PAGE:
4. Having an outdoor dance

“Schottische” is a traditional folk dance, much like a slower polka. It has long been a popular dance at Swedish midsummer festivals, which celebrate the season’s warmth and long daylight hours.

5. Growing giant vegetables

Giant pumpkins in a field in China
China Photos/Getty Images

Giant crop competitions appear in several state fairs. The tradition is particularly notable in Alaska, where longer sunlight hours during the summer make growing enormous produce easier. One Alaskan has grown seven world-record-sized vegetables, including a 76-pound cabbage! Most people no longer grow their own food, but taking pride in creating something uniquely huge is a vital American tradition.

6. Using bathing machines

Before string bikinis were considered appropriate beach attire, Victorian ladies frolicked in the surf within the confines of a bathing machine. These private carts gave women a sheltered space to change their clothes right on the water. Sure, most women are no longer afraid of being seen in a bathing suit, but wouldn’t it be nice to have your own private hut in the surf?

7. Heading to the summer farm

In agrarian Scandinavia, farmers traditionally lived on one farm during the winter and on another in the summer. When the weather warmed, farmers would take their livestock up into the mountains to feed in the meadows while they made repairs and grew hay on their home farm. Milkmaids would stay in the mountains for the summer months with the goats, sheep, and cows, milking them to make butter and cheese. A scenic rural getaway surrounded by dairy products? Yes, please.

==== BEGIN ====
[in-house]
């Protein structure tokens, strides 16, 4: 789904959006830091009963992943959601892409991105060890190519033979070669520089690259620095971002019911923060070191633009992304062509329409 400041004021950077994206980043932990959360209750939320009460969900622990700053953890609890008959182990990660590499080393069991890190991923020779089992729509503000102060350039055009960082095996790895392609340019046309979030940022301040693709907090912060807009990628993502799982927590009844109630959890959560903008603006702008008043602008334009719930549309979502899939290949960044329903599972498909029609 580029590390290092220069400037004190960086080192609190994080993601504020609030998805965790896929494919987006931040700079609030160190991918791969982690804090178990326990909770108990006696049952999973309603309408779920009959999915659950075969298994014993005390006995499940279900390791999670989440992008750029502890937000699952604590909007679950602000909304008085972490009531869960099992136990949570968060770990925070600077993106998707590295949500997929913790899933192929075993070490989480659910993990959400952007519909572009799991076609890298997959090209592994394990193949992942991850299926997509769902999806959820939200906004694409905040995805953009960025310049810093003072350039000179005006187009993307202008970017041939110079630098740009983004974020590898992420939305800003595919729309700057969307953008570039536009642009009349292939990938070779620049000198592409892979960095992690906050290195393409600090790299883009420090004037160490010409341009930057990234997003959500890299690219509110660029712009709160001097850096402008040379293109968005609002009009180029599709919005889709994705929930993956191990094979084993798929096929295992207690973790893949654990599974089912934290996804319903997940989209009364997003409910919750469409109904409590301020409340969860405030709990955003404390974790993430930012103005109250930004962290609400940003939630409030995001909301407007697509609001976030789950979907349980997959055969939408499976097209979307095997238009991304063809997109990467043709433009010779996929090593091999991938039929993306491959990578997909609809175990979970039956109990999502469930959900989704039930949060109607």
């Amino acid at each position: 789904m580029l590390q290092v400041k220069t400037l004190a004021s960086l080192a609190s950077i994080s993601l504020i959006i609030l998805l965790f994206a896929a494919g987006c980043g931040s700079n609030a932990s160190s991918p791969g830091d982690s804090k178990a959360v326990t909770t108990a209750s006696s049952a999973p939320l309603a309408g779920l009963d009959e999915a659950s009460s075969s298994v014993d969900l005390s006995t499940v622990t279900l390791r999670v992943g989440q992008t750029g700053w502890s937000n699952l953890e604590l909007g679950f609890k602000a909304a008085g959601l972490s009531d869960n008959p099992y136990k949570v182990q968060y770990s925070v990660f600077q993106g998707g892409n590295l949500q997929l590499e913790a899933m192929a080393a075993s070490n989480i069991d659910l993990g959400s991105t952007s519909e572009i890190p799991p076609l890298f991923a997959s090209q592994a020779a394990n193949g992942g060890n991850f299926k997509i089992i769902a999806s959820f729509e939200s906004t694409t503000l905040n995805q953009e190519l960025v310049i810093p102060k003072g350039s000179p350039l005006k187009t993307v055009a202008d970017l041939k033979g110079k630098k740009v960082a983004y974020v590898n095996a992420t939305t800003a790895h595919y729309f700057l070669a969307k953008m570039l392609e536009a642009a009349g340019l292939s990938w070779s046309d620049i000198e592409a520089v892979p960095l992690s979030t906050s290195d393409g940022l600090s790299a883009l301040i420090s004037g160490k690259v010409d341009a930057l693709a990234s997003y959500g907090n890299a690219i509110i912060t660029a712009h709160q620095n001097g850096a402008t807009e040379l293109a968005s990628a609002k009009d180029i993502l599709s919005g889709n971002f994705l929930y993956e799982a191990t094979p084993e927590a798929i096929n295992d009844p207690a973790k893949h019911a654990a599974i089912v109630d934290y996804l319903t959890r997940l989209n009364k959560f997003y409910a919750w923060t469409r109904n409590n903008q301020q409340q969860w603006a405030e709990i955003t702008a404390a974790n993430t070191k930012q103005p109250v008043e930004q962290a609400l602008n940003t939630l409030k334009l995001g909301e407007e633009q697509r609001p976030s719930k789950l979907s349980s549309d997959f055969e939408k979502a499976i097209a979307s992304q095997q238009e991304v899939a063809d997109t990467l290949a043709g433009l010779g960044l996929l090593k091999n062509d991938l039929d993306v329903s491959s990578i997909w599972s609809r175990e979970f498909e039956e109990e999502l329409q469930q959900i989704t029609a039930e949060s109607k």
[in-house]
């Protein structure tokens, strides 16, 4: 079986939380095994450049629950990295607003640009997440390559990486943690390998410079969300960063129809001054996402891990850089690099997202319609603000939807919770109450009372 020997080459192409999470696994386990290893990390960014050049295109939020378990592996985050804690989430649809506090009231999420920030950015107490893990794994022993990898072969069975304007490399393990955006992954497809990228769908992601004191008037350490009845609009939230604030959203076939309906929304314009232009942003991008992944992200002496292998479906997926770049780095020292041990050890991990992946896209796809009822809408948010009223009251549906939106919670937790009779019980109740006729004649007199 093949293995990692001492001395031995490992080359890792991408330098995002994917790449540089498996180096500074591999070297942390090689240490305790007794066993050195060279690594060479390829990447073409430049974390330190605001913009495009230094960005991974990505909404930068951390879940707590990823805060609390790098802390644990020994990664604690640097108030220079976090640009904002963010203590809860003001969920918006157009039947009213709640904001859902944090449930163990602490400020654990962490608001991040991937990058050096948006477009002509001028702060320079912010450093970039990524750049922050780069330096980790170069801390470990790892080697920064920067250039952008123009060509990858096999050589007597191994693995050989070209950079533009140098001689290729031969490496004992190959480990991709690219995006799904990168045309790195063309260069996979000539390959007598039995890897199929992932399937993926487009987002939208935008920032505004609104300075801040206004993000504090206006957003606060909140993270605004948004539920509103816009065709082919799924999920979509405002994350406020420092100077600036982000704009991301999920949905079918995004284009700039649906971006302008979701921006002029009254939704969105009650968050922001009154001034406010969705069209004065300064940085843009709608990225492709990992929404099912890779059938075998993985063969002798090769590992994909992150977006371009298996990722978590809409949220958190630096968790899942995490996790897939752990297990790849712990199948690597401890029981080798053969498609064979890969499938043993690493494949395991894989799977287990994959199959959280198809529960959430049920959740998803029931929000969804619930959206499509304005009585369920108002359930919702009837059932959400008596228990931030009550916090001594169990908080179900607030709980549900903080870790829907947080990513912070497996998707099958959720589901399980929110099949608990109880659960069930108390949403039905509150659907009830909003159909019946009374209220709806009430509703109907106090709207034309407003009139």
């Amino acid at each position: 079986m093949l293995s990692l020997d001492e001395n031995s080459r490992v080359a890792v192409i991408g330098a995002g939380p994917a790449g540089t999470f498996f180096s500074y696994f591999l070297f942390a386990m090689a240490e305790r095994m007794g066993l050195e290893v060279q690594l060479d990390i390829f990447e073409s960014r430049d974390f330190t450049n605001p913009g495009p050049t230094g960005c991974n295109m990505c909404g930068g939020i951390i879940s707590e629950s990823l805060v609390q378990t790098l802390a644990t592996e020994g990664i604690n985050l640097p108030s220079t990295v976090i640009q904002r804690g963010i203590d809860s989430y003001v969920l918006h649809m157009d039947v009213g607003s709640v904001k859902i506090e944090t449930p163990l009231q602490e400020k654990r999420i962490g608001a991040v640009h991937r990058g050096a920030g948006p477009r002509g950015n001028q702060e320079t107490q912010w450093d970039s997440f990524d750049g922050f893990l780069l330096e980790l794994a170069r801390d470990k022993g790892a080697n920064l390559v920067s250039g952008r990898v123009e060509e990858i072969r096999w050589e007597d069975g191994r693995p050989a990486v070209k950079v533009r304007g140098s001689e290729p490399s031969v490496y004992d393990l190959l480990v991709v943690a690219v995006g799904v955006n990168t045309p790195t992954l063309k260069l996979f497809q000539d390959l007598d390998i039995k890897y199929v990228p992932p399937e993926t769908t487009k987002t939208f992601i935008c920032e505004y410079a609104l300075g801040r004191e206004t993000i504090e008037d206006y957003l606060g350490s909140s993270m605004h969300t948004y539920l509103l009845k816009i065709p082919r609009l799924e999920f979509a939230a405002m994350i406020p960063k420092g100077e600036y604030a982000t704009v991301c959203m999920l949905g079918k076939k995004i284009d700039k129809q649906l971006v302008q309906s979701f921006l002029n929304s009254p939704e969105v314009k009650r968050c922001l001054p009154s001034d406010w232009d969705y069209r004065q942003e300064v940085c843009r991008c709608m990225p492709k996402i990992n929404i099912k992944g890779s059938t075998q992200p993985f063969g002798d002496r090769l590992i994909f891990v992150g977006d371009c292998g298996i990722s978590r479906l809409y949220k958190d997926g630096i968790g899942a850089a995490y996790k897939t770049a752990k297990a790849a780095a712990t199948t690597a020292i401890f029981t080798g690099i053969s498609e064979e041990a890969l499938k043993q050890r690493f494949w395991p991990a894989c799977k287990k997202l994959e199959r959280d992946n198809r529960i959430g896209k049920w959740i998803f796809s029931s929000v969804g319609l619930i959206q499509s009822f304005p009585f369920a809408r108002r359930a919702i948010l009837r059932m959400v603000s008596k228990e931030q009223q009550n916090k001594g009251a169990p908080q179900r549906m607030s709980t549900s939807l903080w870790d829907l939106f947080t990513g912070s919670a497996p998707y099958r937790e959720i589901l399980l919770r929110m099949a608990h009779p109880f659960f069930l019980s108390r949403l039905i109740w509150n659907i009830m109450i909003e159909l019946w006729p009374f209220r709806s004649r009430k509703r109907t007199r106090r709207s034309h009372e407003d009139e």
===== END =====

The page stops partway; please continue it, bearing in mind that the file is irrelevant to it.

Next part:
8. Sculpting things out of butter

Carving sculptures out of chilled butter is an American art that dates back to the 1870s, when a woman from Arkansas sculpted the main character of a 19th century Danish play in bas relief using brooms and sticks for Philadelphia’s 1876 Centennial Exhibition. The activity later became a staple of state fairs, and while it still goes on today, the practice could really use a revival in general culture. The best art is edible.

9. Playing a sidewalk game

Young girls play hopscotch on a sidewalk in the 1970s
Ian Tyas/Getty Images

In early 20th century New York City, kids played a popular street game called Skully. They would draw a large square on the asphalt or cement with several numbered boxes drawn inside the board, then flick bottle caps onto those targets in numerical order.

10. Having a garden party

Victorian England was known for its garden parties, when fancy socialites would gather on carefully manicured lawns to enjoy the nice weather. Guests enjoyed lawn tennis, live music, dancing, and races. While country estates are harder to come by these days, a little backyard lawn tennis followed by tea sandwiches is the perfect way to spend a summer’s day.

11. Taking a road trip

As America’s interstate highway system connected more places and more people bought cars, road trips became a popular vacation after World War II. However, higher gas prices and fewer vacation days eventually made the quintessential family getaway a little less popular. The freedom of the open road may be back within reach—at least for this summer.

12. Legally opening up a fire hydrant

Red fire hydrant gushing water
iStock/tfoxfoto